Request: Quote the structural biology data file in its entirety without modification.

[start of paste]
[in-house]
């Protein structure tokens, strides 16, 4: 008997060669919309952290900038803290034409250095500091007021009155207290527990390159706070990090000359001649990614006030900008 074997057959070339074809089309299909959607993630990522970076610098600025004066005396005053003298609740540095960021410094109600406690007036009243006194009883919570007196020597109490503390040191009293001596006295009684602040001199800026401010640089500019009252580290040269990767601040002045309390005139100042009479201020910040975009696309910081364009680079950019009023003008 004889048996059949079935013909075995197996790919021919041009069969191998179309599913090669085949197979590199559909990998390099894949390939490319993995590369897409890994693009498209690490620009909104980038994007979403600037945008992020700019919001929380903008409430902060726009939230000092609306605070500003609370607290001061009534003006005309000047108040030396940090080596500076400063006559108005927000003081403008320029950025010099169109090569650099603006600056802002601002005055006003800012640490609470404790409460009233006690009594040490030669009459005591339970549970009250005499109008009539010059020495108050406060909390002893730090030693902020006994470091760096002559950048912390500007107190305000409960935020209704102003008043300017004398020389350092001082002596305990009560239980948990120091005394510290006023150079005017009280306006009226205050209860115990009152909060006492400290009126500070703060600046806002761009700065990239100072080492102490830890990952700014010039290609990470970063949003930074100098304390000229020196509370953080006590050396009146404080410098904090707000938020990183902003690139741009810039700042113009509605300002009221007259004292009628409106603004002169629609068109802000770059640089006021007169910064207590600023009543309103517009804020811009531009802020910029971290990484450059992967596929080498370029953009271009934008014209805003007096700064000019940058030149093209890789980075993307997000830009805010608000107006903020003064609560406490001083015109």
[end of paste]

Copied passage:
[in-house]
């Protein structure tokens, strides 16, 4: 008997060669919309952290900038803290034409250095500091007021009155207290527990390159706070990090000359001649990614006030900008 074997057959070339074809089309299909959607993630990522970076610098600025004066005396005053003298609740540095960021410094109600406690007036009243006194009883919570007196020597109490503390040191009293001596006295009684602040001199800026401010640089500019009252580290040269990767601040002045309390005139100042009479201020910040975009696309910081364009680079950019009023003008 004889048996059949079935013909075995197996790919021919041009069969191998179309599913090669085949197979590199559909990998390099894949390939490319993995590369897409890994693009498209690490620009909104980038994007979403600037945008992020700019919001929380903008409430902060726009939230000092609306605070500003609370607290001061009534003006005309000047108040030396940090080596500076400063006559108005927000003081403008320029950025010099169109090569650099603006600056802002601002005055006003800012640490609470404790409460009233006690009594040490030669009459005591339970549970009250005499109008009539010059020495108050406060909390002893730090030693902020006994470091760096002559950048912390500007107190305000409960935020209704102003008043300017004398020389350092001082002596305990009560239980948990120091005394510290006023150079005017009280306006009226205050209860115990009152909060006492400290009126500070703060600046806002761009700065990239100072080492102490830890990952700014010039290609990470970063949003930074100098304390000229020196509370953080006590050396009146404080410098904090707000938020990183902003690139741009810039700042113009509605300002009221007259004292009628409106603004002169629609068109802000770059640089006021007169910064207590600023009543309103517009804020811009531009802020910029971290990484450059992967596929080498370029953009271009934008014209805003007096700064000019940058030149093209890789980075993307997000830009805010608000107006903020003064609560406490001083015109």